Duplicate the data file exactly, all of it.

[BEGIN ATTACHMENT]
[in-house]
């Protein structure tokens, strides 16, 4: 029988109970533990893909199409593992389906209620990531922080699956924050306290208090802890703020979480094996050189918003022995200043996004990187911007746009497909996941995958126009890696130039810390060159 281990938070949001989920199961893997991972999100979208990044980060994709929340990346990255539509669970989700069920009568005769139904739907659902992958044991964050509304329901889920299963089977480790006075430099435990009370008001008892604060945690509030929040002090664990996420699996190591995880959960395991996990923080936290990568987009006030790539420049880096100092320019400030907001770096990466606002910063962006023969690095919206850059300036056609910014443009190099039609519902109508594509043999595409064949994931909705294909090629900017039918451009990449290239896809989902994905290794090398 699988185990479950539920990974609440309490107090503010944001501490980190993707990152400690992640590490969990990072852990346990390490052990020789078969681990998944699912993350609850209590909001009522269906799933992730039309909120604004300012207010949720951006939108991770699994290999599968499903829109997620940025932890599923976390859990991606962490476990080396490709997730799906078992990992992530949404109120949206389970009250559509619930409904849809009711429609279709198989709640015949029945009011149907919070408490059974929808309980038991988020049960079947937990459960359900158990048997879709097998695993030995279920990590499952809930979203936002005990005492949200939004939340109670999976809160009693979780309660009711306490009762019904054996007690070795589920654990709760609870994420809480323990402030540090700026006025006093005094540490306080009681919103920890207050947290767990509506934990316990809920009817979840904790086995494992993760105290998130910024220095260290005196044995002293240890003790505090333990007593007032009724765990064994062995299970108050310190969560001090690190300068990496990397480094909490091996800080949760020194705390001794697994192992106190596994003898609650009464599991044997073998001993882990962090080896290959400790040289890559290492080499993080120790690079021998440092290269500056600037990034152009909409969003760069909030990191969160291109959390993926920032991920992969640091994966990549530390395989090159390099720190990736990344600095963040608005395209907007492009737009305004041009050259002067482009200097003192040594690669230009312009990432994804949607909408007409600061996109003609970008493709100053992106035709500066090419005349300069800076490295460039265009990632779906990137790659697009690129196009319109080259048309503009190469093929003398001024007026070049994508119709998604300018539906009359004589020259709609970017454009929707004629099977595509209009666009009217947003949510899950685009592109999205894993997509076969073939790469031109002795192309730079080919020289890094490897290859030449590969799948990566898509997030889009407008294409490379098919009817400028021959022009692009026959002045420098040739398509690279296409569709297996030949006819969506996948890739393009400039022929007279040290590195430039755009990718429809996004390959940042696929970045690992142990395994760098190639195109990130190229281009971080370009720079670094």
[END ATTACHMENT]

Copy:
[in-house]
């Protein structure tokens, strides 16, 4: 029988109970533990893909199409593992389906209620990531922080699956924050306290208090802890703020979480094996050189918003022995200043996004990187911007746009497909996941995958126009890696130039810390060159 281990938070949001989920199961893997991972999100979208990044980060994709929340990346990255539509669970989700069920009568005769139904739907659902992958044991964050509304329901889920299963089977480790006075430099435990009370008001008892604060945690509030929040002090664990996420699996190591995880959960395991996990923080936290990568987009006030790539420049880096100092320019400030907001770096990466606002910063962006023969690095919206850059300036056609910014443009190099039609519902109508594509043999595409064949994931909705294909090629900017039918451009990449290239896809989902994905290794090398 699988185990479950539920990974609440309490107090503010944001501490980190993707990152400690992640590490969990990072852990346990390490052990020789078969681990998944699912993350609850209590909001009522269906799933992730039309909120604004300012207010949720951006939108991770699994290999599968499903829109997620940025932890599923976390859990991606962490476990080396490709997730799906078992990992992530949404109120949206389970009250559509619930409904849809009711429609279709198989709640015949029945009011149907919070408490059974929808309980038991988020049960079947937990459960359900158990048997879709097998695993030995279920990590499952809930979203936002005990005492949200939004939340109670999976809160009693979780309660009711306490009762019904054996007690070795589920654990709760609870994420809480323990402030540090700026006025006093005094540490306080009681919103920890207050947290767990509506934990316990809920009817979840904790086995494992993760105290998130910024220095260290005196044995002293240890003790505090333990007593007032009724765990064994062995299970108050310190969560001090690190300068990496990397480094909490091996800080949760020194705390001794697994192992106190596994003898609650009464599991044997073998001993882990962090080896290959400790040289890559290492080499993080120790690079021998440092290269500056600037990034152009909409969003760069909030990191969160291109959390993926920032991920992969640091994966990549530390395989090159390099720190990736990344600095963040608005395209907007492009737009305004041009050259002067482009200097003192040594690669230009312009990432994804949607909408007409600061996109003609970008493709100053992106035709500066090419005349300069800076490295460039265009990632779906990137790659697009690129196009319109080259048309503009190469093929003398001024007026070049994508119709998604300018539906009359004589020259709609970017454009929707004629099977595509209009666009009217947003949510899950685009592109999205894993997509076969073939790469031109002795192309730079080919020289890094490897290859030449590969799948990566898509997030889009407008294409490379098919009817400028021959022009692009026959002045420098040739398509690279296409569709297996030949006819969506996948890739393009400039022929007279040290590195430039755009990718429809996004390959940042696929970045690992142990395994760098190639195109990130190229281009971080370009720079670094």